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XMM-Newton discovers hot flows through a Galactic chimney
Credit: ESA/XMM-Newton/G. Ponti et al. 2019, Nature


Blowing Bubbles

One of the most surprising science results of the Fermi Gamma-ray Space Telescope was the discovery of two enormous, gamma-ray emitting, bubble-like structures extending more than 25,000 light years above and below the center of our Milky Way galaxy. The origin of these "Fermi Bubbles" is still not fully clear, but they were probably formed millions of years ago by a giant outburst by our own beloved supermassive black hole, Sgr A*. Such an outburst could have been produced by some enormous quantity of matter falling into the black hole, forming a massive accretion disk along with powerful, transient jets of the types associated with central supermassive black holes in other galaxies. These jets could have blasted their way out of the Galaxy and into intergalactic space, forming the bubbles. The high-energy gamma-ray glow they emit is produced by charged particles accelerated to nearly the speed of light inside the bubbles. Now a new X-ray map of the area near the center of the Milky Way near the base of the Fermi Bubbles and Sgr A* by the XMM-Newton X-ray observatory has revealed collimated outflows of hot, X-ray emitting gas from the vicinity of Sgr A* extending for hundreds of light years into the Fermi Bubbles. The image above shows XMM-Newton's X-ray color map of this region, where red represents the total emission in the low-energy band, while green represents emission primarily from ionized atoms of sulfur, and blue higher energy emission. (White spots show regions where emission from individual sources have been removed to reveal the diffuse X-ray glow from the outflow.) The analysis of these XMM-Newton data suggest a powerful flow of hot gas from the center of the Milky Way along two channels which feed the base of the Fermi Bubbles, like hot air flowing through a chimney. These chimneys may have been produced by episodic outbursts from Sgr A* which help keep the Fermi Bubbles inflated.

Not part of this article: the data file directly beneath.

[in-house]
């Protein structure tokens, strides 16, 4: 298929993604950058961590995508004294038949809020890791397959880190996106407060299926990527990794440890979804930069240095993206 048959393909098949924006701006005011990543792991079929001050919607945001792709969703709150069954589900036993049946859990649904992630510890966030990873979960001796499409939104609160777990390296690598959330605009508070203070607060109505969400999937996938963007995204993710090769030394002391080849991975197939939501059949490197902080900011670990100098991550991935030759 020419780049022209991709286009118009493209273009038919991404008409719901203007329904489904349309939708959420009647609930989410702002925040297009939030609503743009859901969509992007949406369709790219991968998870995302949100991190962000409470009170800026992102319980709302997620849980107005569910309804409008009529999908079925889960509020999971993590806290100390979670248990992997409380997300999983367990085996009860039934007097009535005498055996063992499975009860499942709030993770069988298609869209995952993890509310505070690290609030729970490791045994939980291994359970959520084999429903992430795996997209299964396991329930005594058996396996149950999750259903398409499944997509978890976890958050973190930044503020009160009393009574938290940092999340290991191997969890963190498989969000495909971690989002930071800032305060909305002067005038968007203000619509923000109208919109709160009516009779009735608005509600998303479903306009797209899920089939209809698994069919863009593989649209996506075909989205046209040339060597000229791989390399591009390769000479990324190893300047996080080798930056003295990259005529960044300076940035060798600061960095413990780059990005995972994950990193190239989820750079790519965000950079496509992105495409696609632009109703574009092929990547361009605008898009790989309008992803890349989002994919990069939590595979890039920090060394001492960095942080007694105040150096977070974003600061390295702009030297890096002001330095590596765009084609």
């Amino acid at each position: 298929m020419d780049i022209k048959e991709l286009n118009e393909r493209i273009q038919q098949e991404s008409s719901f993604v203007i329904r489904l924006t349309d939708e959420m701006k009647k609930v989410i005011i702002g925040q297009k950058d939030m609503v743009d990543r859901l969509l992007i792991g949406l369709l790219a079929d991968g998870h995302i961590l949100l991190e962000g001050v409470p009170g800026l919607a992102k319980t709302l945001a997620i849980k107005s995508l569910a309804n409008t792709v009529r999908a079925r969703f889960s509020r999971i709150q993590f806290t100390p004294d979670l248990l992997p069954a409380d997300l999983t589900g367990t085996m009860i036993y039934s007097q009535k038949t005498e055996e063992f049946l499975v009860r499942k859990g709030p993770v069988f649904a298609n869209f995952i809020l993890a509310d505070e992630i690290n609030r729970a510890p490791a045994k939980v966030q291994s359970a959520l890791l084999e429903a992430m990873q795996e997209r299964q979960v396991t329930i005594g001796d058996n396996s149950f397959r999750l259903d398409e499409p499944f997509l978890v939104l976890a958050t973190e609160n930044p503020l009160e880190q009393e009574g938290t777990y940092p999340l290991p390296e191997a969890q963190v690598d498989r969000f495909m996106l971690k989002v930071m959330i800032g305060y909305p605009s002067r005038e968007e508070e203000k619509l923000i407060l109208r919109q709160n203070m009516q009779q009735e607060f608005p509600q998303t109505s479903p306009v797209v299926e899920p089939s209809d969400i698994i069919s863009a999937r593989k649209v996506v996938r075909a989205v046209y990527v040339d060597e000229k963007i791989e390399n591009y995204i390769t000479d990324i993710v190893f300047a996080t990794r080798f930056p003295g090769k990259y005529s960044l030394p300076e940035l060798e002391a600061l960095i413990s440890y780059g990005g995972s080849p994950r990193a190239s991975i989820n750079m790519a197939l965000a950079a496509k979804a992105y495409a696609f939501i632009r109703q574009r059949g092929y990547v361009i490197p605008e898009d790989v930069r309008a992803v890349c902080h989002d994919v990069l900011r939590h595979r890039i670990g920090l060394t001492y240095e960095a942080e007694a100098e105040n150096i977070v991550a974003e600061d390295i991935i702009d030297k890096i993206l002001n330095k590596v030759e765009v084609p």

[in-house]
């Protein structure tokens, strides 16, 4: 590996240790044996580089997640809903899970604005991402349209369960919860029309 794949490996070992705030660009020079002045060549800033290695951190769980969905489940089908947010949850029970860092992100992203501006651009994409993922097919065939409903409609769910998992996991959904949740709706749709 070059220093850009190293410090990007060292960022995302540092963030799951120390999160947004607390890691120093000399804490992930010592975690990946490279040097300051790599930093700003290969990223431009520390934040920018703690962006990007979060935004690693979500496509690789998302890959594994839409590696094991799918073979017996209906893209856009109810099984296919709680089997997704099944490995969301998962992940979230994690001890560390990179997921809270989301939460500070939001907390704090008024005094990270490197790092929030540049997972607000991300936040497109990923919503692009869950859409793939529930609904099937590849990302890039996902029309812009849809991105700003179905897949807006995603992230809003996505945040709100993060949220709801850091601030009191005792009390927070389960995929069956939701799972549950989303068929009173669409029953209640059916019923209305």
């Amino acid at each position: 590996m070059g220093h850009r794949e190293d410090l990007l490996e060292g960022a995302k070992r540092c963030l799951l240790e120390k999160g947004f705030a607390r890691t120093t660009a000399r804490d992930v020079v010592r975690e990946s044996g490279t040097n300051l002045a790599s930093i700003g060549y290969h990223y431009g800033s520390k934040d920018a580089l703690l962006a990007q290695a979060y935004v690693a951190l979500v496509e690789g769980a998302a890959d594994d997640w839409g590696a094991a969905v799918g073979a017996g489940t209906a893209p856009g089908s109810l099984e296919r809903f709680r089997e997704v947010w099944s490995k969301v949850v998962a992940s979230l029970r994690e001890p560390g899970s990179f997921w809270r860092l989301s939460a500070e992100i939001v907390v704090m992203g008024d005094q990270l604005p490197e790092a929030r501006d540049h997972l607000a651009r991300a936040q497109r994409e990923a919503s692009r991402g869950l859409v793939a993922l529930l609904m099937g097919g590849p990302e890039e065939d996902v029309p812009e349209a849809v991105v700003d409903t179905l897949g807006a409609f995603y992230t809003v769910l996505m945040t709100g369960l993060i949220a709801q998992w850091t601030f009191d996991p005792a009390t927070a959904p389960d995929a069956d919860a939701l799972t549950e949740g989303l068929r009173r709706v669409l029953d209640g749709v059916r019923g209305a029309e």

Published: April 8, 2019


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Page Author: Dr. Michael F. Corcoran
Last modified Monday, 15-Apr-2019 14:34:04 EDT